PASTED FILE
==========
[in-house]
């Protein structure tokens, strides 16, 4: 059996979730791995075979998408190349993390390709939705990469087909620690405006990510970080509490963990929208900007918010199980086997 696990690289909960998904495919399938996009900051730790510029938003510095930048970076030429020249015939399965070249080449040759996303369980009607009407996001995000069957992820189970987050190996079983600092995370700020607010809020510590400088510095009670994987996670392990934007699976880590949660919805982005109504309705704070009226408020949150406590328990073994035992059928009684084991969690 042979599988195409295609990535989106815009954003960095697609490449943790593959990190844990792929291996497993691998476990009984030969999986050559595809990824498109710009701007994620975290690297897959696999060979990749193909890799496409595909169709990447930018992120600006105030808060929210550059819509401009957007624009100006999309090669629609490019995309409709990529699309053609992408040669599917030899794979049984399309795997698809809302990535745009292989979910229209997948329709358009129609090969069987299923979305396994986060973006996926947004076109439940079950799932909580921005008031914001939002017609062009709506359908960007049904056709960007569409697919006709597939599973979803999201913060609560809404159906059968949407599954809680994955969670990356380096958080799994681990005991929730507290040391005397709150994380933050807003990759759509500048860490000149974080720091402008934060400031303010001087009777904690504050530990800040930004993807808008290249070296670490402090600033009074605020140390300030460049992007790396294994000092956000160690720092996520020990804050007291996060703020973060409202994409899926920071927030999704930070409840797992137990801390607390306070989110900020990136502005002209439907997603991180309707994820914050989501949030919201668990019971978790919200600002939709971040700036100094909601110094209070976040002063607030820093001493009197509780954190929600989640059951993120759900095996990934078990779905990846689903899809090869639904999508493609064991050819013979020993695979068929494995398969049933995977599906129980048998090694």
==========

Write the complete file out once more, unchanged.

[in-house]
């Protein structure tokens, strides 16, 4: 059996979730791995075979998408190349993390390709939705990469087909620690405006990510970080509490963990929208900007918010199980086997 696990690289909960998904495919399938996009900051730790510029938003510095930048970076030429020249015939399965070249080449040759996303369980009607009407996001995000069957992820189970987050190996079983600092995370700020607010809020510590400088510095009670994987996670392990934007699976880590949660919805982005109504309705704070009226408020949150406590328990073994035992059928009684084991969690 042979599988195409295609990535989106815009954003960095697609490449943790593959990190844990792929291996497993691998476990009984030969999986050559595809990824498109710009701007994620975290690297897959696999060979990749193909890799496409595909169709990447930018992120600006105030808060929210550059819509401009957007624009100006999309090669629609490019995309409709990529699309053609992408040669599917030899794979049984399309795997698809809302990535745009292989979910229209997948329709358009129609090969069987299923979305396994986060973006996926947004076109439940079950799932909580921005008031914001939002017609062009709506359908960007049904056709960007569409697919006709597939599973979803999201913060609560809404159906059968949407599954809680994955969670990356380096958080799994681990005991929730507290040391005397709150994380933050807003990759759509500048860490000149974080720091402008934060400031303010001087009777904690504050530990800040930004993807808008290249070296670490402090600033009074605020140390300030460049992007790396294994000092956000160690720092996520020990804050007291996060703020973060409202994409899926920071927030999704930070409840797992137990801390607390306070989110900020990136502005002209439907997603991180309707994820914050989501949030919201668990019971978790919200600002939709971040700036100094909601110094209070976040002063607030820093001493009197509780954190929600989640059951993120759900095996990934078990779905990846689903899809090869639904999508493609064991050819013979020993695979068929494995398969049933995977599906129980048998090694």